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Here are some short stories written by some of our visitors:
My first contact with infinity
was as a child twisting the loose spiral pillar
of our old glass fronted bookcase.
In response to my own two small hands
it appeared to emerge or withdraw as it revolved
in the seeming solid oak base
with a soft and celestial squeek
phenomenon, preoccupying me for hours.
And now in pleasant memories,
still nurturing a thoughtful wonder
in an older adult who thinks he understands,
at least, optical illusion;
still continuing to be engrossed
as life's ongoing, common mysteries unfold.
my hands now quiet in my lap,
my thoughts still cycling with awe.
This was written by an 83-year old woman to her friend:
I'm reading more and dusting less. I'm sitting in the yard and admiring the view without fussing about the weeds in the garden. I'm spending more time with my family and friends and less time working. Whenever possible, life should be a pattern of experiences to savor, not to endure. I'm trying to recognize these moments now and cherish them. I'm not "saving" anything; we use our good china and crystal for every special event such as losing a pound, getting the sink unstopped, or the first Amaryllis blossom. I wear my good blazer to the market. My theory is if I look prosperous. I can shell out $28.49 for one small bag of groceries. I'm not saving my good perfume for special parties, but wearing it for clerks in the hardware store and tellers at the bank. "Someday" and "one of these days" are losing their grip on my vocabulary. If it's worth seeing or hearing or doing, I want to see and hear and do it now. I'm not sure what others would've done had they known that they wouldn't be here for the tomorrow that we all take for granted. I think they would have called family members and a few close friends. They might have called a few former friends to apologize and mend fences for past squabbles. I like to think they would have gone out for a Chinese dinner, or for whatever their favorite food was. I'm guessing; I'll never know. It's those little things left undone that would make me angry if I knew my hours were limited. Angry because I hadn't written certain letters that I intended to write one of these days. Angry and sorry that I didn't tell my husband and parents often enough how much I truly love them. I'm trying very hard not to put off, hold back, or save anything that would add laughter and luster to our lives. And every morning when I open my eyes, I tell myself that it is special. Every day, every minute, every breath truly is a gift.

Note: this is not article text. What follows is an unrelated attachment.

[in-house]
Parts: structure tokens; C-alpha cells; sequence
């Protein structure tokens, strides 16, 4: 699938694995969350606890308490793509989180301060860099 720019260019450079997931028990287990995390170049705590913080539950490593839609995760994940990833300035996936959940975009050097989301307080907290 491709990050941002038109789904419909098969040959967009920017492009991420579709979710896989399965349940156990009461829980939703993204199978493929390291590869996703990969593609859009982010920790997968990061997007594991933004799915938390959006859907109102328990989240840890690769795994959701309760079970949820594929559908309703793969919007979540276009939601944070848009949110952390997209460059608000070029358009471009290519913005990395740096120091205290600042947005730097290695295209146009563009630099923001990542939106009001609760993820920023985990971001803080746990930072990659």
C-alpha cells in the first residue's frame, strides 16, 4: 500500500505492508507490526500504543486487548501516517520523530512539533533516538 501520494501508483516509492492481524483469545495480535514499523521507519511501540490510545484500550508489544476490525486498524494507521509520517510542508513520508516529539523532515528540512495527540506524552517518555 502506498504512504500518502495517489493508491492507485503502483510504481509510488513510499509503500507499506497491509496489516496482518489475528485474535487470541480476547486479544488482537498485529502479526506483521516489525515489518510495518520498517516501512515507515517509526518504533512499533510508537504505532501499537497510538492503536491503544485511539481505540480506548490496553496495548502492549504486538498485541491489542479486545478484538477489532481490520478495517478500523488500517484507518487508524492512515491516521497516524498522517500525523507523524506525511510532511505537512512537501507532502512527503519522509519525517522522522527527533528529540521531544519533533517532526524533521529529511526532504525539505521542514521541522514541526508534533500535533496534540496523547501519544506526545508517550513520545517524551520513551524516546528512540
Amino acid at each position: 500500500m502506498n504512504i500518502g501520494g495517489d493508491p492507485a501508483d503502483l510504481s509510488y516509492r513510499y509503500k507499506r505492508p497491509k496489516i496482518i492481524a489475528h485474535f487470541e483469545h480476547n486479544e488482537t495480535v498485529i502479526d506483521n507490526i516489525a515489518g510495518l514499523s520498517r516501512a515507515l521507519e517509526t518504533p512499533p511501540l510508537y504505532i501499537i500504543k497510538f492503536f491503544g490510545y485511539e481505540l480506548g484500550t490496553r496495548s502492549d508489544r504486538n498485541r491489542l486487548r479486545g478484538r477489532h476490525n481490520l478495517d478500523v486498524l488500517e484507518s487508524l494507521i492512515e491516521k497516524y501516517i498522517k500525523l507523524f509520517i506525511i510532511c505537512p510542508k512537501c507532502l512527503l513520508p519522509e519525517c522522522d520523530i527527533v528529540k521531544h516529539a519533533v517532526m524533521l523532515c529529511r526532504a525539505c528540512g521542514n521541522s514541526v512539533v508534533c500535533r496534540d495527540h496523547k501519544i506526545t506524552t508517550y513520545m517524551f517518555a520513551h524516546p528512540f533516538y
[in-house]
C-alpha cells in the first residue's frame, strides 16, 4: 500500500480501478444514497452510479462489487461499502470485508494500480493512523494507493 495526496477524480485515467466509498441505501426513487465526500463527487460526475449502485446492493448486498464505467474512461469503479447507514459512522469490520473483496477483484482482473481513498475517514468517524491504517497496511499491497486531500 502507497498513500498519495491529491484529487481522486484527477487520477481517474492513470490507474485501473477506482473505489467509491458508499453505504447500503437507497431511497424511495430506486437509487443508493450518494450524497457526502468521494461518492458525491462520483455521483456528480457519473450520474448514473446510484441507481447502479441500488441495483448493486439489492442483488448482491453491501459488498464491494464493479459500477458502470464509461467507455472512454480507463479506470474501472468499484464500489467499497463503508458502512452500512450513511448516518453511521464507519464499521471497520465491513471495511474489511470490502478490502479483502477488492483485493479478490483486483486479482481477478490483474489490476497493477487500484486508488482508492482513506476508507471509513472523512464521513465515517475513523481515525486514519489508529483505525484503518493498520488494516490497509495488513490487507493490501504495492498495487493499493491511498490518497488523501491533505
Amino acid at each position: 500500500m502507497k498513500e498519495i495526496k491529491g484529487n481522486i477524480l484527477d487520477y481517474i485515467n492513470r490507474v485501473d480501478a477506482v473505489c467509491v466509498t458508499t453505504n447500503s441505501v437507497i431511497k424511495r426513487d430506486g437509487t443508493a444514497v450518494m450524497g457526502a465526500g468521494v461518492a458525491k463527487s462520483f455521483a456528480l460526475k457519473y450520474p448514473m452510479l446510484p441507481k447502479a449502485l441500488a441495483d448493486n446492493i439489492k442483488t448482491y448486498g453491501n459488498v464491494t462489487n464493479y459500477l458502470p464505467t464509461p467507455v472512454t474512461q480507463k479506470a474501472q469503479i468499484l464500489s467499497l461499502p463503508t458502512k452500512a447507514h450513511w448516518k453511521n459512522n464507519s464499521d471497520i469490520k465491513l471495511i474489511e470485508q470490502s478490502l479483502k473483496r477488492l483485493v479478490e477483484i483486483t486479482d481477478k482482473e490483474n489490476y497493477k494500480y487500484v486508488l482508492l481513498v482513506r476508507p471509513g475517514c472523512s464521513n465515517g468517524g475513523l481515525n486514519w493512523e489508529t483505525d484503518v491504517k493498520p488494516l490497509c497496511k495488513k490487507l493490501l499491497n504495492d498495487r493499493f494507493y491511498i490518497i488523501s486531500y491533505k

"People say true friends must always hold hands, but true friends don't need to hold hands because they know the other hand will always be there." I don't believe in miracles. I rely on them. Hello Friends.
Check out the following website: www.geocities.com/nutyscribe/ It features original recollections, short stories, musings, and poetry written by 28 authors, all of whom are also seniors.
My Poetry Garden: www.heartwarmers4u.com/members/?laryalee
I'm a granny who writes "old-fashioned" rhyme, and this is a quiet, easy-loading site. My themes include nature, coping with life's ups and down, a sprinkle of humor, and hopefully a dash of inspiration!
I do hope you'll drop in for a visit!
Do have a column that
you'd like to write or an idea for Canadian Senior Years? E-mail us: firstname.lastname@example.org